Pride Month has me thinking about the NHL’s Hockey is for Everyone campaign, which I love and know that the message is for more than just people in the LGBTQ community.
Presently, there are more than 700 players on NHL rosters and zero have come out as gay or bisexual. Same goes for the NHL’s minor league, the AHL. Then I thought about my own locker rooms.
According to a 2017 Gallup poll, 4.5% of Americans identify as LGBT. Considering I’ve been playing hockey since the 1970s and have played with thousands of people, based on that stat, I should know at least dozens of LGBT hockey players. Over the years, I’ve skated with about a half dozen out lesbians, but ZERO gay or bisexual men. Can that be possible? No.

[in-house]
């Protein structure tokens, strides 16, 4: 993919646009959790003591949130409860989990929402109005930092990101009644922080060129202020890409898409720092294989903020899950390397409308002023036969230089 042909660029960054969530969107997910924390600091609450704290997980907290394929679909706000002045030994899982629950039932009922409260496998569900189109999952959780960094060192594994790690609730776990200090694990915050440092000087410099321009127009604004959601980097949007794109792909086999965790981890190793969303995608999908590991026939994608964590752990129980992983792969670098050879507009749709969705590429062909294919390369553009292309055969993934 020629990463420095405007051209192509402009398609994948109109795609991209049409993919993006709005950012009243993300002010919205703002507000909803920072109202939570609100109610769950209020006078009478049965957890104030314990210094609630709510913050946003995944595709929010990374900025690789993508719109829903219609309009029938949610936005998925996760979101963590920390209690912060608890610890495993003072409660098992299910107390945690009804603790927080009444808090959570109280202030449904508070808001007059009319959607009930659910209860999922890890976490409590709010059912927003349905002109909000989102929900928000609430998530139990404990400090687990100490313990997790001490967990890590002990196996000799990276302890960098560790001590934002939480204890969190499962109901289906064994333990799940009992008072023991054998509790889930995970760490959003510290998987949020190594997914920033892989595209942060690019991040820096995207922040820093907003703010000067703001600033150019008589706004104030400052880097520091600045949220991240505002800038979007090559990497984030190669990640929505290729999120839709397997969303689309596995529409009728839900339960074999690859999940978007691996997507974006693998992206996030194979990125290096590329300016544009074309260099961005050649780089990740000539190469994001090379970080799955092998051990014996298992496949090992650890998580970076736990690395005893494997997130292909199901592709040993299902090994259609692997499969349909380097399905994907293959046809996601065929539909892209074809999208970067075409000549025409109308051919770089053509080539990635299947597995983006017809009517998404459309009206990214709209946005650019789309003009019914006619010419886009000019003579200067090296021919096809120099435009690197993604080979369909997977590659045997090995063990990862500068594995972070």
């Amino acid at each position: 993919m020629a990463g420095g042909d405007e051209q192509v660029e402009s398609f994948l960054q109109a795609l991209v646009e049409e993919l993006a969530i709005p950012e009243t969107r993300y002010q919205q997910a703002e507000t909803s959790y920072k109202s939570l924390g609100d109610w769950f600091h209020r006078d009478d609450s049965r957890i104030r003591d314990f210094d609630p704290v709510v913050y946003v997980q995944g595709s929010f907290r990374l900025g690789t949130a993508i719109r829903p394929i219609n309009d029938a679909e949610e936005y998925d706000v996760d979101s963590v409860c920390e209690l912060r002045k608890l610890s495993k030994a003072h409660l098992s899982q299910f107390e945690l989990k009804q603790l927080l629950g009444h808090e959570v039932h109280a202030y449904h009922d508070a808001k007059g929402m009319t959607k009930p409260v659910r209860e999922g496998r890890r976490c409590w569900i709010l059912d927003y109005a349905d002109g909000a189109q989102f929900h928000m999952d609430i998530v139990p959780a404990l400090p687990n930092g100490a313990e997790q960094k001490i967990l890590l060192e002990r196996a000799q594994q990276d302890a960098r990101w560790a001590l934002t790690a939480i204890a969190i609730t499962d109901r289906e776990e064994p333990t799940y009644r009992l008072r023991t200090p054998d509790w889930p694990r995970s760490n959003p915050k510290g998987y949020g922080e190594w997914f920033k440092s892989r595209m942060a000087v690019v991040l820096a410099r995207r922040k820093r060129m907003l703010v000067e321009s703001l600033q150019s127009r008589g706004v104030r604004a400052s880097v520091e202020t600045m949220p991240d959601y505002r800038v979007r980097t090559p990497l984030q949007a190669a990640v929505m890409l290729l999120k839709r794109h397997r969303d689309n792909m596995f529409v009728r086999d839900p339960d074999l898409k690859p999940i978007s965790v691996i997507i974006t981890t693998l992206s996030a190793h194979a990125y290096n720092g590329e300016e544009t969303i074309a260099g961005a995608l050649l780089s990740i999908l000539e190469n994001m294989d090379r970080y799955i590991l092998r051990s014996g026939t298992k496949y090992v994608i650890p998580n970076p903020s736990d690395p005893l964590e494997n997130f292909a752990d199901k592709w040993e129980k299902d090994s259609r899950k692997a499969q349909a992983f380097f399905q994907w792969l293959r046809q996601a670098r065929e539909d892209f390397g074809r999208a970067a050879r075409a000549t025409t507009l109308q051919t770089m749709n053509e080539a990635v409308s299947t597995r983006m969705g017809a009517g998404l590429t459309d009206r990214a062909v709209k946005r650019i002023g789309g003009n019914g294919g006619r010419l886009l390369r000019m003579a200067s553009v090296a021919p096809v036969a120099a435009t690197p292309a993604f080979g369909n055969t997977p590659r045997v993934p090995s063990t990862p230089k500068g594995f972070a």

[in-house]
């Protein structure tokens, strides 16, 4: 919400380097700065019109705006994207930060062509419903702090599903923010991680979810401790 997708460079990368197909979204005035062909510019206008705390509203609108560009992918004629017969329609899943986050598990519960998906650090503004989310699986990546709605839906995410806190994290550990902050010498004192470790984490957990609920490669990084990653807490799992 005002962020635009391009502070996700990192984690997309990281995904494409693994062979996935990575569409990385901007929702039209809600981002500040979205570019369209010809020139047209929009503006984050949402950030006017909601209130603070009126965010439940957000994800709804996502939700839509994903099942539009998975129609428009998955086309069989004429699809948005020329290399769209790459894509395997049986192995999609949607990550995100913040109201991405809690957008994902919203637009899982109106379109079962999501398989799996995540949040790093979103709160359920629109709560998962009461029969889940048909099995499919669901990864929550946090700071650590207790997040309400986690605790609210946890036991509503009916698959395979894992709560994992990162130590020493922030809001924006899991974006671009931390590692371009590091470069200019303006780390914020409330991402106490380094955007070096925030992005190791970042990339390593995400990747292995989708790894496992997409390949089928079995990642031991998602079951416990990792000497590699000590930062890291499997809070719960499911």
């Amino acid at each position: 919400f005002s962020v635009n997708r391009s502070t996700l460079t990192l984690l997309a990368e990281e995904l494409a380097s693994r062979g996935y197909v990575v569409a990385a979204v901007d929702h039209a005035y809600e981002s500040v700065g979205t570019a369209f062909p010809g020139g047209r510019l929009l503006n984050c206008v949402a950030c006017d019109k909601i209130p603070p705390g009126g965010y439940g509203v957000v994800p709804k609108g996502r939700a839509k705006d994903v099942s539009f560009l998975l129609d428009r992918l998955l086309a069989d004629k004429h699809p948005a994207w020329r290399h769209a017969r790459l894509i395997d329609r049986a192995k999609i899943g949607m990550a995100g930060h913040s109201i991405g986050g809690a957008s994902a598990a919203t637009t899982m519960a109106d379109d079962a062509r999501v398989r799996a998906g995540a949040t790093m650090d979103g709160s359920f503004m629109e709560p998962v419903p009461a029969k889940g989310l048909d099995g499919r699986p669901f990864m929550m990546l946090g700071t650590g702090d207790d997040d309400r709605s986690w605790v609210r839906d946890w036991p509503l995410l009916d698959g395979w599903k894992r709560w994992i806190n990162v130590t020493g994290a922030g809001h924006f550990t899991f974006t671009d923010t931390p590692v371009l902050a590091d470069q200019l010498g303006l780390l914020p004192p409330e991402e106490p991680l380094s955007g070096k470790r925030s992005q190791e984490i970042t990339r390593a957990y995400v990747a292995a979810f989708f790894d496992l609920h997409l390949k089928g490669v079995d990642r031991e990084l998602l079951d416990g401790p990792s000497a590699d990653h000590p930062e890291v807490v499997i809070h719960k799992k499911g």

I take this to mean that we have a lot of work to do in order to make gay and bisexual men feel comfortable being out at all levels of hockey. We need to watch how we talk at the rink, especially the language used on the ice and in locker rooms. We need to make people feel welcome, included and an equal part of the team (and hockey community) no matter who they love.
Indeed hockey is for everyone and we need to do a much better job of allowing its players to be out and proud. After all, that’s what Pride is all about.